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October 6th, 2014

October 6th, 2014

Tennessee Innovation in the News

Closeup.fm, FiveWorx, Feetz Selected for Launch Tennessee’s “The TENN”
Teknovation.biz
Two Knoxville-based start-ups and one that recently relocated to Chattanooga are among those selected for this year’s “The TENN” cohort, a master accelerator program run by Launch Tennessee. The East Tennessee start-ups join seven others from across the state to comprise the second “The TENN” cohort. The two Knoxville participants in the 2013 “The TENN” program – Vendor Registry and Survature –captured first and third places in the finale of that inaugural accelerator.
Feetz is One of Launch Tennessee’s Class of the TENN
Chattanoogan.com
Launch Tennessee announced Thursday the 10 companies chosen to participate in this year’s cohort of The TENN, its unique master accelerator program for graduates of Tennessee’s nine startup accelerators. Feetz, a startup based in Chattanooga that just graduated from GIGTANK, is one of the companies. The TENN is sponsored by UBS, a global financial services firm with a presence across Tennessee, including the recently opened UBS Business Solutions Center Nashville.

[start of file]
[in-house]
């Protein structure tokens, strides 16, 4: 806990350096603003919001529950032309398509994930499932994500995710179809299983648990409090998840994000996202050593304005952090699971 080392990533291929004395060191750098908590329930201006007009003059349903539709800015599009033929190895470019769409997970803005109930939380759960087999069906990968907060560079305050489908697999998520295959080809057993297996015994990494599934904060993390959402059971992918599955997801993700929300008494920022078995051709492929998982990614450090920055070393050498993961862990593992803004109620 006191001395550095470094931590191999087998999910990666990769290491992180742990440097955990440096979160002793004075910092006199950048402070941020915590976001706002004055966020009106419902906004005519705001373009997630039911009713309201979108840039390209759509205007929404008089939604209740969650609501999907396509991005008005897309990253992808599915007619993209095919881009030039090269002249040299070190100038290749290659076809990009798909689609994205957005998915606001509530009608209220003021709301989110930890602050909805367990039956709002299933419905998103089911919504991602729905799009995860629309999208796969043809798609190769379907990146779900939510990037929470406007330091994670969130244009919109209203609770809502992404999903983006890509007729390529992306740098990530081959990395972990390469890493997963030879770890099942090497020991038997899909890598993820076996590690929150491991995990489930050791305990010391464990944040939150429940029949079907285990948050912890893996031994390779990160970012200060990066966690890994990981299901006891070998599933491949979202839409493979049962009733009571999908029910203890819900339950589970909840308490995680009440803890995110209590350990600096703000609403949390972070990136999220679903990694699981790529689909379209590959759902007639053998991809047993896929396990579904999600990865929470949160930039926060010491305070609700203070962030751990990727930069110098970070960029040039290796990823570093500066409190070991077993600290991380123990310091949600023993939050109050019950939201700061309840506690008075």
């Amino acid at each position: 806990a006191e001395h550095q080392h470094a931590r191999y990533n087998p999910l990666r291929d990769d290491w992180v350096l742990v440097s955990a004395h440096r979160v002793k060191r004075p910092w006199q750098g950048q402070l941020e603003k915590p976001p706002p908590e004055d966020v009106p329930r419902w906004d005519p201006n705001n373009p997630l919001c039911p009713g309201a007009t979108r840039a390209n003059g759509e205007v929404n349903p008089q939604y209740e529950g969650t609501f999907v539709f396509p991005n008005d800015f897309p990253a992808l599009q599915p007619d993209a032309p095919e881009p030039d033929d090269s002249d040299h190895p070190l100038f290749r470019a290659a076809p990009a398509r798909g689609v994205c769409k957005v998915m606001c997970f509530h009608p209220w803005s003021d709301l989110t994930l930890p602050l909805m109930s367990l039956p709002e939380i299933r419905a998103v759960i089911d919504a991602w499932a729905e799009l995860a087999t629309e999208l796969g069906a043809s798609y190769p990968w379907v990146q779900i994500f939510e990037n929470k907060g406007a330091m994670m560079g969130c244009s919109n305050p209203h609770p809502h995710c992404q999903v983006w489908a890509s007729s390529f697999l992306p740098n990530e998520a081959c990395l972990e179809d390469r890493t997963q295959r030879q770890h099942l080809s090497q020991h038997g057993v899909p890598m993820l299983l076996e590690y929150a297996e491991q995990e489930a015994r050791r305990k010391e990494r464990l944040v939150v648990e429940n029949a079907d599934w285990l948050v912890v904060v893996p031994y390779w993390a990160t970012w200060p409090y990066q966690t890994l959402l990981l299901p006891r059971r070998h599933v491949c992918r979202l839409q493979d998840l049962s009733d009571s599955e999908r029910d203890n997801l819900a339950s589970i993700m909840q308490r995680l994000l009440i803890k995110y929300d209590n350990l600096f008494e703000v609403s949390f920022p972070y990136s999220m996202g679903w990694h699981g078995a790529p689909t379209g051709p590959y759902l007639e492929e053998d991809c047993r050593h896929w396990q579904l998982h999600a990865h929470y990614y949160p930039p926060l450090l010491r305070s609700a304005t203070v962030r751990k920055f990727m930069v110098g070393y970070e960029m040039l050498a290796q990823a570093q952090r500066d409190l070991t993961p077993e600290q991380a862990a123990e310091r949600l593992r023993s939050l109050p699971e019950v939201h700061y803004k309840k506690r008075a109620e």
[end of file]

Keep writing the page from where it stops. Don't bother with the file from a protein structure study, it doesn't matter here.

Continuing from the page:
Former Kingsport City Manager Leads New Startup
TimesNews
Former Kingsport City Manager John Campbell has been chosen to lead a business startup organization. Campbell is the new executive director of AccelNow, which is tasked to accelerate technical entrepreneurs and their startup companies across eight Northeast Tennessee counties and beyond.

National Innovation in the News

The Importance of New Blood to a Startup

Entrepreneur
Whatever your product or service (whether you’re selling handbags or turkey sandwiches), the people behind your product or service are equally if not more important. Here are some reasons to bring new creative blood and innovative minds into your startup, whether it’s a small business or a larger enterprise.
Entrepreneur
When the founder of a startup company shuts down her or his business, it is customary to pen an essay that tells the rest of the community what went wrong, called a failure post-mortem. It’s estimated that nine out of 10 startups fail, which is why the technique has become so common as to be a Silicon Valley cliché. Some of these essays are honest, enlightening, and brave. Others point fingers or issue backward non-apologies.
New York Times
Every year the National Institutes of Health receives almost $30 billion in federal funds to invest in biomedical research. The bulk of that money goes to researchers who are in many cases esteemed in their fields — but also, in many cases, beyond the age when most scientists make their most important contributions to their fields.
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